3751 search Results for: datebook

  • Food Supplies and Shortages

    With the First World War raging in Europe, much of the land had been devastated, and food was scarce.  Herbert Hoover, as national food administrator, submitted guidelines for housewives to follow to ensure an adequate supply of food at home and abroad.  Those who signed a pledge to cooperate received a “home card,” the first […]

  • General Order 99

    In the spring of 1898, President McKinley put out a call for volunteers for a war with Spain.  North Dakotans had always answered their country’s call.  The people of the Dakotas fought on both sides in the Civil War and the Indian Wars, and they were willing once again to don uniforms and pick up […]

  • The Imaginary Line

    People today know that a trip to Canada has become more involved, requiring more planning with proper identification, especially upon the return to the United States.  Not that long ago, Canadians and Americans traveling to the neighboring country merely had to state where they were born and why they were visiting.  But that changed after […]

  • Charley Talbot

    The 1930s were hard on North Dakota farmers. About the only thing that survived the dust and grasshoppers were Russian thistles. Cattle starved or fell dead with bellies full of dirt, and farm foreclosures became frequent. An elevator man in Sanish thought the price of wheat hit rock bottom at 56 cents a bushel and […]

  • Fargo Sangerfest

    Cities, civic organizations and businesses throughout North Dakota hold many yearly “fests.” These fests bring people together to share in a variety of interests and activities. For example, Hankinson’s Polka Fest, the North Dakota Country Fest in New Salem, or the Norsk Hostfest in Minot. Another “fest” began on this date in 1912 in Fargo. […]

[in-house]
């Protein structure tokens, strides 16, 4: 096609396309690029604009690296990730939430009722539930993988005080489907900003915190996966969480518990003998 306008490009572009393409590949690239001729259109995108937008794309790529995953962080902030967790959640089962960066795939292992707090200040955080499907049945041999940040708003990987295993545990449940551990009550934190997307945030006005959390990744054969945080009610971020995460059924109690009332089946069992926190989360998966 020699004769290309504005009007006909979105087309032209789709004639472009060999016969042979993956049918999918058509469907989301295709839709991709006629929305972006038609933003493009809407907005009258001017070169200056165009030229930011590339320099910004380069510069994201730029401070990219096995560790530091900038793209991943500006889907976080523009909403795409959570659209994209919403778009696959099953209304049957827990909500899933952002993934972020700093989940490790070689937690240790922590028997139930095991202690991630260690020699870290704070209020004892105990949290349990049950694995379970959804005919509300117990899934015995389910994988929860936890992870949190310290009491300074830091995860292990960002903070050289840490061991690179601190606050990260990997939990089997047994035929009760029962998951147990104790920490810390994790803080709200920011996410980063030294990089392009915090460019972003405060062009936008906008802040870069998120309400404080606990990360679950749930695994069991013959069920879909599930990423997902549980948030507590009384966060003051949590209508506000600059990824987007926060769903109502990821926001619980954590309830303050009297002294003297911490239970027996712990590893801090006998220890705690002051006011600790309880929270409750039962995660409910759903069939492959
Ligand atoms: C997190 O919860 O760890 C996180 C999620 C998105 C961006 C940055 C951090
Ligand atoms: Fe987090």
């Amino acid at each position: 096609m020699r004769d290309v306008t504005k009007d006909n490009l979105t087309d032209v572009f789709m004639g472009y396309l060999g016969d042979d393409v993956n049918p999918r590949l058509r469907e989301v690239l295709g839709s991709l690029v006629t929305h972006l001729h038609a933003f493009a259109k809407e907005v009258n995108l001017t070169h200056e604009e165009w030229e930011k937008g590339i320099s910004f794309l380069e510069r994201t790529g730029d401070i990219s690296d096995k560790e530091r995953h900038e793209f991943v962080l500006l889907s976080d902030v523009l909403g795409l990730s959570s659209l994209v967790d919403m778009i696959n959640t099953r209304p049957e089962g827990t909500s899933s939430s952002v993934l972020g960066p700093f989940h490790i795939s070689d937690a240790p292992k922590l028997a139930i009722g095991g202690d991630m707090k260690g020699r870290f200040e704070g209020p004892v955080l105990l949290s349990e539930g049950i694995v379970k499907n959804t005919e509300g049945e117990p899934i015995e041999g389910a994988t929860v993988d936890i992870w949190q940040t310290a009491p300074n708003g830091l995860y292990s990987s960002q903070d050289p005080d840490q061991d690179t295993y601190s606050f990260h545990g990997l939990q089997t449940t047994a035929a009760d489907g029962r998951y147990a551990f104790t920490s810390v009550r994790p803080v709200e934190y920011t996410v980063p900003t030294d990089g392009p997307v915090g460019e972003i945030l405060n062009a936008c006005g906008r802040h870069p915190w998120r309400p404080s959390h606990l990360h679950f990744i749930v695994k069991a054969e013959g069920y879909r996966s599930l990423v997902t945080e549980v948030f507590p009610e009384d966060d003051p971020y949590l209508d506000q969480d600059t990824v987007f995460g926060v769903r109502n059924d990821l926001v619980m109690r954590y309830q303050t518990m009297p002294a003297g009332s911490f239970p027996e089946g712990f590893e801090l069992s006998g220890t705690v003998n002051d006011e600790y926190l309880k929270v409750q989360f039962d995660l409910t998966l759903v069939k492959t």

• Clement A. Lounsberry

    Clement A. Lounsberry was born in 1843 in Indiana. Like many people who gained success as adults, Lounsberry overcame great hardships during his youth, including being orphaned. Lounsberry was working as a farm laborer when the Civil War broke out, and he soon enlisted with the First Michigan Volunteers. He was wounded and taken prisoner […]

  • Call to the Colors

    “N.D. Regiments Called to the Colors” screamed the headlines of the Bismarck Tribune on this date in 1917.  The War Department had called the North Dakota troops into active federal service effective on July 15th.   The Federal Militia Board was preparing for the transportation of the North Dakota National Guard, which was mobilizing on August […]

  • Wyman Galbreath, Rescue Pilot

    Wyman Galbreath graduated from Enderlin High School in 1940. He attended the Wahpeton School of Science where he enrolled in Aviation Mechanics. In 1942, he enlisted in the Army Air Corps. By the spring of 1944 he was piloting a B-17 heavy bomber.  He expected to be sent to England, but in a surprise move […]

  • Planes on the Prairie

    Human beings have always been fascinated with flight. History is littered with unsuccessful attempts. It was not until 1903 that the Wright Brothers flew the first successful airplane. It did not take long for people to realize the abilities of airplanes and to perform tricks in the air. In 1967 came the foundation of the […]

  • The Ice King

    Frederic Tudor, the third son of a wealthy Boston lawyer, hatched an idea one summer day as he reflected on the ice clinking in his glass.  He knew that not everyone could enjoy the luxury of a cold drink on a hot day.  His brother joked that they should ship ice from their pond in […]

  • Fourth of July